>The king of Egypt said to the Hebrew midwives, one of whom was named Shiphrah and the other Puah, “When you act as midwives to the Hebrew women, and see them on the birthstool, if it is a boy, kill him; but if it is a girl, she shall live.” But the midwives feared God; they did not do as the king of Egypt commanded them, but they let the boys live. – Exodus 1: 15-17
Meet two of the first conscientious objectors recorded in scripture, Shiphrah and Puah. These midwives were given a direct command by the ruling authorities to kill all the male Hebrew children as soon as they were born. It was not their place to question Pharaoh. It was not their place to object. It was not their place to “play politics” or “grapple with moral dilemmas.” They were bound to simply obey the law, and the king of Egypt was the law – period – end of story – no further discussion necessary. The repercussions for disobedience would no doubt be swift and uncompromising. “But the midwives feared God.” So much is present in those five simple words: “but the midwives feared God.” And because they did, we now know the rest of the story.
Meager beginnings would give way to extraordinary liberation and deliverance. Who would have thought that two God-fearing women could change the course of salvation history? That these two small seeds, planted faithfully would bear fruit for generations to come? Shiphrah and Puah are names we must learn to remember. We must remember that it was these two women who first delivered Moses, the future Deliverer of Israel. It was these two women who started a chain reaction of conscientious objection, starting with a Levite mother (who would give birth to Moses) and culminating in Pharaoh’s own household with the traitorous resistance of his own daughter. All this took place because two women “feared God.”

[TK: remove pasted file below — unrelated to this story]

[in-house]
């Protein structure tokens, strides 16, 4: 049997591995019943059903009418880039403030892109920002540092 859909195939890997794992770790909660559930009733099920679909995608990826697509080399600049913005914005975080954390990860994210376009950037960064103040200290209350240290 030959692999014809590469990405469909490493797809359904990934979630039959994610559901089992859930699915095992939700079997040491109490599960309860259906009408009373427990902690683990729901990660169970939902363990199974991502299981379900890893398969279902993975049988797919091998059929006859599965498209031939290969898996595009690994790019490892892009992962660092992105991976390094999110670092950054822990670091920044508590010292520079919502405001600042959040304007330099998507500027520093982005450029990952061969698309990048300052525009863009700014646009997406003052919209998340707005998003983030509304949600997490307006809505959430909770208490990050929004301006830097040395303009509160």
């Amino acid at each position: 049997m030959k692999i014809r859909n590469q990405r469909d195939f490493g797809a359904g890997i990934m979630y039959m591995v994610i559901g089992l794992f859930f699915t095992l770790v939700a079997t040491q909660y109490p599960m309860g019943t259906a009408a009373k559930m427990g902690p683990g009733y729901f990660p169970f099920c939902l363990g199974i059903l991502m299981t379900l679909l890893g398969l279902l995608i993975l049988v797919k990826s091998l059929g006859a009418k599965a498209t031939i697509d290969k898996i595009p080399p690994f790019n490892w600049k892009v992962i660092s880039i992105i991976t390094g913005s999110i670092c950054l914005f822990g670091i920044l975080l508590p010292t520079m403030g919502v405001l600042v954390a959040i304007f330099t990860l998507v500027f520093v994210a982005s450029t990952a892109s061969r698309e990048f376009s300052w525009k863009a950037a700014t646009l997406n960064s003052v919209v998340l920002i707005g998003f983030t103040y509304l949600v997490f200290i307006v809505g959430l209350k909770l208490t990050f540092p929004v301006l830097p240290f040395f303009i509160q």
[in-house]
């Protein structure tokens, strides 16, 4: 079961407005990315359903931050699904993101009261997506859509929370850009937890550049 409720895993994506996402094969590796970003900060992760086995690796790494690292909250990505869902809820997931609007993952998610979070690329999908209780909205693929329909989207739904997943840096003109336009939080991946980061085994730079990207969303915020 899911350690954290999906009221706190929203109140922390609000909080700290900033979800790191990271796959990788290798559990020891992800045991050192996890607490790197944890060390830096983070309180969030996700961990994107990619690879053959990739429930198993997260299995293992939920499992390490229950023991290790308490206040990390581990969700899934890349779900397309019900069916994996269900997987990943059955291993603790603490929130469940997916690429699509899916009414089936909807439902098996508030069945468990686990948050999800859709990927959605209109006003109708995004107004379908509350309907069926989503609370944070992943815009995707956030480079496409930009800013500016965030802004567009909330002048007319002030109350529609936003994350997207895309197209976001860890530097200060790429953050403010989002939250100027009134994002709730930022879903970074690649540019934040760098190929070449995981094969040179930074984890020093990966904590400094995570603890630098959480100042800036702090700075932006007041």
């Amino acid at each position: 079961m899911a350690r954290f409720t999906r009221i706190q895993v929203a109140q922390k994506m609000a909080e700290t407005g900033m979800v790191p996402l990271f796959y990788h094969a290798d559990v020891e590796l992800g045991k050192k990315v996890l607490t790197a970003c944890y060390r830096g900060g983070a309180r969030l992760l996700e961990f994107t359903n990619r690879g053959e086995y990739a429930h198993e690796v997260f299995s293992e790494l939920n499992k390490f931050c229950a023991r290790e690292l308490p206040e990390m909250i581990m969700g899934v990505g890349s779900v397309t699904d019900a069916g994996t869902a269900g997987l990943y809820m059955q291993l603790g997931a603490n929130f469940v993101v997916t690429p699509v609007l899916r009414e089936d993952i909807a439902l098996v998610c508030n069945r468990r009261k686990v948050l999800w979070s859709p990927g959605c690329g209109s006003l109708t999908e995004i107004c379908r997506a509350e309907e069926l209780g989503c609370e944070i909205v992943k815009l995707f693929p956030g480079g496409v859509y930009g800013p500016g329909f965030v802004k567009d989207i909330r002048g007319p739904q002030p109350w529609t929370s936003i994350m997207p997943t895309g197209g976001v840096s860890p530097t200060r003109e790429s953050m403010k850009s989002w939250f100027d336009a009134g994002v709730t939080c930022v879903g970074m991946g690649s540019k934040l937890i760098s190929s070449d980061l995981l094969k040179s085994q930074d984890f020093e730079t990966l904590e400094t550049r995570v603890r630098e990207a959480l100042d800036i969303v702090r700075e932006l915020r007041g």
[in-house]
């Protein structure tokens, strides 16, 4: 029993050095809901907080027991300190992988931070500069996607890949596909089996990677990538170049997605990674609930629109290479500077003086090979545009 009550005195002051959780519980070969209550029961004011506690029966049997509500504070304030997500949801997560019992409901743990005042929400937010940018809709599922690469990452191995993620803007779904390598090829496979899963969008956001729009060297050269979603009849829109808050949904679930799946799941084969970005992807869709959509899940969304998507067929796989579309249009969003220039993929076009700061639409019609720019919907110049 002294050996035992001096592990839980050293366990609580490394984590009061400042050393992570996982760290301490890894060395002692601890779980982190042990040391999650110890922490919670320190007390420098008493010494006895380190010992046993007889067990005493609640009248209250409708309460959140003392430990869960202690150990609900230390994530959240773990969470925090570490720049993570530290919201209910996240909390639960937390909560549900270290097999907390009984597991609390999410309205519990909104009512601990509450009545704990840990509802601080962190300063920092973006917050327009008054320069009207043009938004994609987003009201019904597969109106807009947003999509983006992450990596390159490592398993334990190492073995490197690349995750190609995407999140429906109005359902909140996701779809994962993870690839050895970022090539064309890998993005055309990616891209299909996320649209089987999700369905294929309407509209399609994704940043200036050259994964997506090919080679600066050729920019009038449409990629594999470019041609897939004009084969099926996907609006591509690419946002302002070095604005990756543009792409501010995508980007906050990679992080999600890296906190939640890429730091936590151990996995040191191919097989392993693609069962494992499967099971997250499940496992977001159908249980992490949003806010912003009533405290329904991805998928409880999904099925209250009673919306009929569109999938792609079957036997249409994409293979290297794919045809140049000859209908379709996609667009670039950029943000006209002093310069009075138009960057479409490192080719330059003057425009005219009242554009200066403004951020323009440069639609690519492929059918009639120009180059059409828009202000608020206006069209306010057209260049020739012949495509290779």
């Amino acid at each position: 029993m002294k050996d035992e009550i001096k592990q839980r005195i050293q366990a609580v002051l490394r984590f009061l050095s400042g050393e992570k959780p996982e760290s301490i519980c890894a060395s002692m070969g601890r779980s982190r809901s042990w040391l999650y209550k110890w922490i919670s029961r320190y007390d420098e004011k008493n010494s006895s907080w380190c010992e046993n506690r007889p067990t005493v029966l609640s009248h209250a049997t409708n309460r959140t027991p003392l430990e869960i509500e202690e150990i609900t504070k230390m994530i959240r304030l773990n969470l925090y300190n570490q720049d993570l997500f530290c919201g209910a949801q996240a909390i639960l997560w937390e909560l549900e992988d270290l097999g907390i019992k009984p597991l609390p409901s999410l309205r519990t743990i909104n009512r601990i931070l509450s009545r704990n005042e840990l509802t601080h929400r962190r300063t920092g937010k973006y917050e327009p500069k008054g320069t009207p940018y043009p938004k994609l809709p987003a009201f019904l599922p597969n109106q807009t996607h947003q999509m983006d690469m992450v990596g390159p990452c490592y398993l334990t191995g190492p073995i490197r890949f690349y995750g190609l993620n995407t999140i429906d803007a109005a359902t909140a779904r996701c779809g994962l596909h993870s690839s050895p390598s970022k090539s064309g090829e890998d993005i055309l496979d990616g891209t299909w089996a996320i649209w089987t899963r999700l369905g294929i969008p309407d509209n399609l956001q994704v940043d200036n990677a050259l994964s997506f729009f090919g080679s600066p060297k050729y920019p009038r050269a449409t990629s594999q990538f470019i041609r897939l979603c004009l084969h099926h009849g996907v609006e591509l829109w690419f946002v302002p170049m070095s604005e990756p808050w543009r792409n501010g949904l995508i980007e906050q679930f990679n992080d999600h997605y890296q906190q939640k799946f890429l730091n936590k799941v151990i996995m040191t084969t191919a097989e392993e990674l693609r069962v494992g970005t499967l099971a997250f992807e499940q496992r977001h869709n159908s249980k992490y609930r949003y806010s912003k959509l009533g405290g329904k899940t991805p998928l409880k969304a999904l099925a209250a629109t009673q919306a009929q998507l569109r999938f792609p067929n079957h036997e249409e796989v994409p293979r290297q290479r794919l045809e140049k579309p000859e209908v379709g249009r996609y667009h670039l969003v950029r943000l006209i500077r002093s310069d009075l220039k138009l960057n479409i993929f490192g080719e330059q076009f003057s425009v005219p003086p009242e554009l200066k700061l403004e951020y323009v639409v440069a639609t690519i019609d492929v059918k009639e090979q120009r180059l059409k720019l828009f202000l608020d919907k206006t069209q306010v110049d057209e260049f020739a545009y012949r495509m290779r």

It is good to know that there are still a few God-fearing people around, evidenced by a headline that is now almost three years old: “Israeli Pilots Refuse Strikes.” The 2003 story that followed sounded vaguely familiar. Twenty-seven pilots were refusing to carry out direct orders from the ruling authorities. In a letter of objection they stated: “We…are opposed to carrying out illegal and immoral orders to attack, of the type Israel carries out in the territories …we…refuse to continue to hit innocent civilians.” The ensuing criticism was swift and harsh. Maj. Gen. Dan Halutz grounded nine of the pilots still on active duty and said the signatories of the letter would be “punished and possibility jailed.” He went on to accuse them of “playing politics, rather than grappling with genuine moral dilemmas.” Other critics accused the pilots of being “immature, naïve, or having a secret political agenda.” Some labeled the stance as immoral and disgraceful. Still others dismissed the pilots as representatives of a small minority opinion – insignificant and irrelevant.
I would like to think that those twenty-seven seeds, planted faithfully, could indeed bear fruit for generations of Israelis and Palestinians to come. That may seem more like a pipe dream now considering the latest news from Israel and Lebanon, but I am not so sure. Maybe it is time retell this story of resistance and others like it. Maybe such stories still have something to say to Americans, to Israelis, to members of Hezbollah, to Iraqis, and to the rest of the world that continues to deem violence as the primary means of achieving results. Maybe these witnesses can point a way out of the devastating cycle of violence, distrust, and hopelessness that now holds so many regions of the world in a death grip. No doubt those twenty-seven pilots were naïve by the world’s standards and perhaps they did have a secret political agenda. All persons who have the audacity to “fear God” and let the political chips fall where they may can be justly accused of both charges. Why? Primarily because their political agenda is “in” this world, but not “of” it.